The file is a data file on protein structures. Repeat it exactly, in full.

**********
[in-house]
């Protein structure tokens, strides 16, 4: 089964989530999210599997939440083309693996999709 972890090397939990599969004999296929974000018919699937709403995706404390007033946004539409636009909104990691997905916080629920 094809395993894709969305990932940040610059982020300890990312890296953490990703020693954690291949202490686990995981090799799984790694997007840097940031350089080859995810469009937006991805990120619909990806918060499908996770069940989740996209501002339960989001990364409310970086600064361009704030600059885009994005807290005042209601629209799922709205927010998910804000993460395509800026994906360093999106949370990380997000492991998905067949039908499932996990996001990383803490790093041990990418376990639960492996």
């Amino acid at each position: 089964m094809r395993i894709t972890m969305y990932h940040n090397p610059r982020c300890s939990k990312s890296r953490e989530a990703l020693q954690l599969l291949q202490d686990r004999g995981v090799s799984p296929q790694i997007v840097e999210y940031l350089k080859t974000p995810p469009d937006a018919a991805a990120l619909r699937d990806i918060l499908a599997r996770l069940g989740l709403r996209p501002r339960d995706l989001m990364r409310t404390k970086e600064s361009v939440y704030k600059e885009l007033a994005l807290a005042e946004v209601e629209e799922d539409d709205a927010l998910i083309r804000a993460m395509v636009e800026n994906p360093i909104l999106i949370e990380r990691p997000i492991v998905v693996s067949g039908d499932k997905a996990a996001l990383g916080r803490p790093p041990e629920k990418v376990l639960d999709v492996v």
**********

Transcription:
[in-house]
């Protein structure tokens, strides 16, 4: 089964989530999210599997939440083309693996999709 972890090397939990599969004999296929974000018919699937709403995706404390007033946004539409636009909104990691997905916080629920 094809395993894709969305990932940040610059982020300890990312890296953490990703020693954690291949202490686990995981090799799984790694997007840097940031350089080859995810469009937006991805990120619909990806918060499908996770069940989740996209501002339960989001990364409310970086600064361009704030600059885009994005807290005042209601629209799922709205927010998910804000993460395509800026994906360093999106949370990380997000492991998905067949039908499932996990996001990383803490790093041990990418376990639960492996």
């Amino acid at each position: 089964m094809r395993i894709t972890m969305y990932h940040n090397p610059r982020c300890s939990k990312s890296r953490e989530a990703l020693q954690l599969l291949q202490d686990r004999g995981v090799s799984p296929q790694i997007v840097e999210y940031l350089k080859t974000p995810p469009d937006a018919a991805a990120l619909r699937d990806i918060l499908a599997r996770l069940g989740l709403r996209p501002r339960d995706l989001m990364r409310t404390k970086e600064s361009v939440y704030k600059e885009l007033a994005l807290a005042e946004v209601e629209e799922d539409d709205a927010l998910i083309r804000a993460m395509v636009e800026n994906p360093i909104l999106i949370e990380r990691p997000i492991v998905v693996s067949g039908d499932k997905a996990a996001l990383g916080r803490p790093p041990e629920k990418v376990l639960d999709v492996v």